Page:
There might soon be a drug on the market that does something more than offer a placebo-powered pat on the back when you've got a cold, as a group of researchers at Edinburgh Napier University think they've come up with something that can defeat the human rhinovirus -- also known as the main trigger of the common cold.
The key element is the use of antimicrobial peptides from animals, one of the body's natural defence systems that increase when infected by illness. The synthesised peptides were used in a trial to see what happened when lung cells riddled with the human rhinovirus were treated, with the peptides successfully attacking the virus and appearing, in the lab at least, to offer a path to a cold cure as well as opening up new treatments for COPD, asthma and other lung conditions.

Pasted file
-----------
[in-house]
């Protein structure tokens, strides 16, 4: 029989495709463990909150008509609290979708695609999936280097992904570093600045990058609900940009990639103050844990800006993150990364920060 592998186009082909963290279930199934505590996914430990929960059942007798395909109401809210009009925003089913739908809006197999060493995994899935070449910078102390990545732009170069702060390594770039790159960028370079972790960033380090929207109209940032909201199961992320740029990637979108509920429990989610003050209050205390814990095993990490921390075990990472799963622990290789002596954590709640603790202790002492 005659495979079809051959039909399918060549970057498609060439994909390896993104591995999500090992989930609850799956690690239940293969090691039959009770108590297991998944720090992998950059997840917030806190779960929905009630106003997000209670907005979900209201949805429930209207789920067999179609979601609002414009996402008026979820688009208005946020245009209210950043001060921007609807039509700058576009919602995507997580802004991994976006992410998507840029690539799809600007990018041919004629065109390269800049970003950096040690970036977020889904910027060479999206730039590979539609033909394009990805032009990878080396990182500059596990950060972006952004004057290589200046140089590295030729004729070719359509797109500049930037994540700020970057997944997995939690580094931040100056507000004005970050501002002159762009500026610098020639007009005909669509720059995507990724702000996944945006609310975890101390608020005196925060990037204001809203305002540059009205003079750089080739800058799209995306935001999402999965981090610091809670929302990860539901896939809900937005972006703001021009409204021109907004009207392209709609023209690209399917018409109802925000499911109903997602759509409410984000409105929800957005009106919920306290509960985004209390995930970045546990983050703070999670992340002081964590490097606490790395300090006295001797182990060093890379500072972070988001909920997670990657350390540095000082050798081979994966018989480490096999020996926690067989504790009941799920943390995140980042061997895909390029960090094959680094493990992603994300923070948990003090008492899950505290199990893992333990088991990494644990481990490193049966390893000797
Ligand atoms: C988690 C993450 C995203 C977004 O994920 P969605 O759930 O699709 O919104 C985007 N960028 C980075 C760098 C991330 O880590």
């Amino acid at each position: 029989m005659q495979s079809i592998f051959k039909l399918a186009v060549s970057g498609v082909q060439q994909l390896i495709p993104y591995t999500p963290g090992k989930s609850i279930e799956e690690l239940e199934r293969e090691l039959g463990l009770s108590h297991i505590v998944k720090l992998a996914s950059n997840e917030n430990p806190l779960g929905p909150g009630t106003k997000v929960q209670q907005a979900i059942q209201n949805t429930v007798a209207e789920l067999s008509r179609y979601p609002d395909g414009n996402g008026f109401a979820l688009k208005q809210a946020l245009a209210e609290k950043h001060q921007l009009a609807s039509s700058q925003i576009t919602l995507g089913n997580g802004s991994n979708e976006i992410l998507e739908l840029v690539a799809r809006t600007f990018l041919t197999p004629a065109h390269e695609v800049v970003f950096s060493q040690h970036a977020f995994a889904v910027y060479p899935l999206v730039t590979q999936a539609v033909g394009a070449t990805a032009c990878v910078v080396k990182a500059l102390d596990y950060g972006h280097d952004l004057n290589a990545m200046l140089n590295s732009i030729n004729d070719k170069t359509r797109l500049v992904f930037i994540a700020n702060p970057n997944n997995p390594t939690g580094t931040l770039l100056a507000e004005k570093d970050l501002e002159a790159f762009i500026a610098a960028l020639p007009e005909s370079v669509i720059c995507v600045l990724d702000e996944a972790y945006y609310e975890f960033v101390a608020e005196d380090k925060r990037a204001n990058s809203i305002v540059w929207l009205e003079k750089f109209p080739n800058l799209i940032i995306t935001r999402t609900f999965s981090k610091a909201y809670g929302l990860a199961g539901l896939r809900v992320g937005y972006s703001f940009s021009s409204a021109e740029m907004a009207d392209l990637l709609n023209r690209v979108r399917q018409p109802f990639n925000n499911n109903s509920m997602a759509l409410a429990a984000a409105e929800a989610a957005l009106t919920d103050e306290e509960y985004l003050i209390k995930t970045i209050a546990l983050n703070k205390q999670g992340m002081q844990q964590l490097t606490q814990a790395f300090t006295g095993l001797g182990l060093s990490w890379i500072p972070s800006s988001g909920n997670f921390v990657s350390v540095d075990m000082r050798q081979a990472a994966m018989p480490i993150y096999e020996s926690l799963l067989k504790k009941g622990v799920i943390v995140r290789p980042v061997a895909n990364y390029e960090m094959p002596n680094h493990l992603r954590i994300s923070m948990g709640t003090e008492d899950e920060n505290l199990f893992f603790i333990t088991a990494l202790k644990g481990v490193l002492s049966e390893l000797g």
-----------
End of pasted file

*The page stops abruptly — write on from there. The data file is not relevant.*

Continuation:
Napier's Dr Peter Barlow said: "This is an exciting discovery and our next steps will be to modify the peptide to make it even better at killing this virus. This research is still in the early stages, but we will ultimately be looking to develop drug treatments that have the potential to cure the common cold." [Edinburgh Napier]
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